Thursday, November 22, 2012

Off the Shelf: Philosophy Texts

From time to time adventurers may find themselves in libraries and other places where books can be found. Some players will want to know exactly what's on those shelves, so with that in mind, Off the Shelf consists of lists of book titles for the referee to use in rolling or choosing exactly what the adventurers find.

Philosophy texts are used in pedgogy and as reference works for fields such as law and natural history, and as such may be found in a wide variety of libraries maintained by those working in education, theology, and law. Roll 1D6+2 for the number of texts, then roll 1D20 for the individual titles. Duplicate rolls may be treated as additional copies of the same volume or re-rolled at the referee's discretion. On a roll of 1 o 1D6, the text is personally signed by the author.

1. Novum Organum, Francis Bacon, Viscount St. Alban
2. Essais, Michel de Montaigne
3. De animae immortalitate, Giovanni Pico della Mirandola
4. Horae Subsecivae, Anonymous*
5. Quod nihil scitur, Francisco Sanches
6. Quaestiones celeberrimae in Genesim, Marin Mersenne
7. Apologia compendiaria fraternitatem de Rosea Cruce suspicionis et infamiae maculis aspersam, veritatis quasi Fluctibus abluens et abstergens, Robert Fludd
8. De incertitudine et vanitate scientiarum atque artium declamatio invectiva, Heinrich Cornelius Agrippa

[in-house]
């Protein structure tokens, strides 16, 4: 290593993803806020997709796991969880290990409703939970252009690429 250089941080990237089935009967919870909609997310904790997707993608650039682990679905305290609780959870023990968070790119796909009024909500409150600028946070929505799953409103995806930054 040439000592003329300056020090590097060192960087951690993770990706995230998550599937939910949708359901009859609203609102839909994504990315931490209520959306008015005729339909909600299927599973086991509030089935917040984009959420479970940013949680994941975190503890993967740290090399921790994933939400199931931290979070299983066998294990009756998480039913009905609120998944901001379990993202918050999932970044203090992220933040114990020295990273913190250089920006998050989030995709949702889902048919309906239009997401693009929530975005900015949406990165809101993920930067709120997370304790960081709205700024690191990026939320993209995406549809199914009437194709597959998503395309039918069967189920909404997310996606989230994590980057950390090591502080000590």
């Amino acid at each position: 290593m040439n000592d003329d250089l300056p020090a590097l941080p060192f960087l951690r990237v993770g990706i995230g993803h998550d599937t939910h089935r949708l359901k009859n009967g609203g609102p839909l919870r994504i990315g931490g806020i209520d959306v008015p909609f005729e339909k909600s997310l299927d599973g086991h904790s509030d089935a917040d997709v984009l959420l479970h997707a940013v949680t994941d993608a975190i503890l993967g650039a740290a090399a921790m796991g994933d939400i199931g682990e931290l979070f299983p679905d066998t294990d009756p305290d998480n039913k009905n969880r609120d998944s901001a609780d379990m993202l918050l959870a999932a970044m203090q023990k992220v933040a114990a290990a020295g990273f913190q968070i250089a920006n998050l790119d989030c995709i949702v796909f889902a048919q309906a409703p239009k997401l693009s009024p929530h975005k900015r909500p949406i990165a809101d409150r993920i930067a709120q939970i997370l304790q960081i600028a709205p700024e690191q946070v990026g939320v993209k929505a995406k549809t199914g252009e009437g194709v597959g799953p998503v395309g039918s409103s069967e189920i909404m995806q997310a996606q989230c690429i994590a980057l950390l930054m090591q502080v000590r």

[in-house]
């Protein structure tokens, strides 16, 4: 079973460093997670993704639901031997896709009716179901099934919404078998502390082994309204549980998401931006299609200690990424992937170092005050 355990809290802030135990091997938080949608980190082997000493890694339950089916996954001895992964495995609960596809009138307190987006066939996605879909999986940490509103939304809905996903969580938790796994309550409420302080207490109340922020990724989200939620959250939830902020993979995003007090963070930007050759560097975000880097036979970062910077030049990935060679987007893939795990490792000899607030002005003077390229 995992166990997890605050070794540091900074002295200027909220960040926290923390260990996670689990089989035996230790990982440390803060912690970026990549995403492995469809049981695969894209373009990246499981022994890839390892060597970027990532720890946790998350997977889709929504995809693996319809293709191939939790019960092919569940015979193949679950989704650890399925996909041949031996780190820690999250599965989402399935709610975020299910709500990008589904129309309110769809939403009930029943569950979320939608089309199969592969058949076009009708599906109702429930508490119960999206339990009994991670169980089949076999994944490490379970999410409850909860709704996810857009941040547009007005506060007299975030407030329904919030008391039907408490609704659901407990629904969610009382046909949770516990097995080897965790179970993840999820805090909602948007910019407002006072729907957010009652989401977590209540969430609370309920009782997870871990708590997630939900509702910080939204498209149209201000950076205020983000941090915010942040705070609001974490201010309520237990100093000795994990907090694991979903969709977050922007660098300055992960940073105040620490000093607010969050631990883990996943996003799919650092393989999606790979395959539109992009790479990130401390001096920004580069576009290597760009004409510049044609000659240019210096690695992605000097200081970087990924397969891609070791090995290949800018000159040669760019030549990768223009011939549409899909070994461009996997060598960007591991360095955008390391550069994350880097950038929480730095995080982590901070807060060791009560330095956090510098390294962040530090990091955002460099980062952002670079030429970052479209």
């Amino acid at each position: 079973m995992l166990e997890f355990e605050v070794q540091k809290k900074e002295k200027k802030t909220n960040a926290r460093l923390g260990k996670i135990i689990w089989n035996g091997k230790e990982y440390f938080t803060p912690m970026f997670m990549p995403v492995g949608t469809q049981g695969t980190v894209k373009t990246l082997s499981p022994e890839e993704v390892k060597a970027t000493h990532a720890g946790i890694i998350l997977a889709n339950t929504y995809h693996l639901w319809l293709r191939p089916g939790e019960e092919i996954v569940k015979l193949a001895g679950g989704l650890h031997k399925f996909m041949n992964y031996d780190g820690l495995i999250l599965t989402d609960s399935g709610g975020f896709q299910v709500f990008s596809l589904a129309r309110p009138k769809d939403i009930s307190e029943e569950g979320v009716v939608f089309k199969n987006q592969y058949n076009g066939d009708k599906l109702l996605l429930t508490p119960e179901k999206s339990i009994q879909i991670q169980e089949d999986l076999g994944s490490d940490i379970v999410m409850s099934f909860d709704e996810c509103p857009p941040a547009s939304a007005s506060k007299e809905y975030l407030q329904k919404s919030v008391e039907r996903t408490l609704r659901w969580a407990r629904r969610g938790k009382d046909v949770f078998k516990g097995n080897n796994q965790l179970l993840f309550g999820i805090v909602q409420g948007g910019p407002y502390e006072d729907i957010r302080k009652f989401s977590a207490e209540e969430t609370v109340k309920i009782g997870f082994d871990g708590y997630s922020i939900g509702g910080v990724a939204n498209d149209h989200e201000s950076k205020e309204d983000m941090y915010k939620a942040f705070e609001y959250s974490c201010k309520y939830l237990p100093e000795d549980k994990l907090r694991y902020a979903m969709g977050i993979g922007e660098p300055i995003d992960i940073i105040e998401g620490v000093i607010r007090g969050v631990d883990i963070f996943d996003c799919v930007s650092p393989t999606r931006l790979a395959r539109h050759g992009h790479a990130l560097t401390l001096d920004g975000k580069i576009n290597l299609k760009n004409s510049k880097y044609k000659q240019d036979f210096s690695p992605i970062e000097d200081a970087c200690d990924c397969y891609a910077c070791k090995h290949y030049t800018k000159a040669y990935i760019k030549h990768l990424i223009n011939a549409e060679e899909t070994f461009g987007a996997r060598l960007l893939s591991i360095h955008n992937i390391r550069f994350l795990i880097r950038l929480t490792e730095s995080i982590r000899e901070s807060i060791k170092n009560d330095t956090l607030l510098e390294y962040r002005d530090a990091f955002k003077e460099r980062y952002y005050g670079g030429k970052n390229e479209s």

9. Theologia Platonica de immortalitate animae, Marsilio Ficino
10. Civitas Solis, Tommaso Campanella
11. Disquisitionum magicarum libri sex, Martin del Rio
12. De l'Infinito Universo et Mondi, Giordano Bruno
13. De optimo reip. statv, deque noua insula Vtopia, libellus uere aureus, nec minus salutaris quam festiuus, Sir Thomas More
14. Les Six livres de la République, Jean Bodin
15. De hominis dignitate, Giovanni Pico della Mirandola
16. Il Principe, Niccolò Machiavelli
17. Della ragion di Stato, Giovanni Botero
18. Bewijs van den waren Godsdienst,** Hugo Grotius
19. Discorsi sopra la prima deca di Tito Livio, Niccolò Machiavelli
20. De Constantia Libri Duo, Qui alloquium praecipue continent in Publicis malis, Justus Lipsius

* Attributed to Thomas Hobbes
** Published in Latin as De veritate religionis Christianae

A final note: most of the books in this list were published prior to 1630, reflecting Renaissance rather than many more famous Early Modern philosophers - I'll add another list or two for later in the 17th century in the future.

5 comments:

  1. Excellent. Has anyone put together a list of "lost" texts? The philosophical and literary treatises from antiquity and the medieval era that we know existed, because they get cited or referred to in the extant corpus, but of which we don't have copies?

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    Replies
    1. I haven't seen such a list . . . which means I should add it to my list of things to do. :^)

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  2. I look forward to the more modern list.

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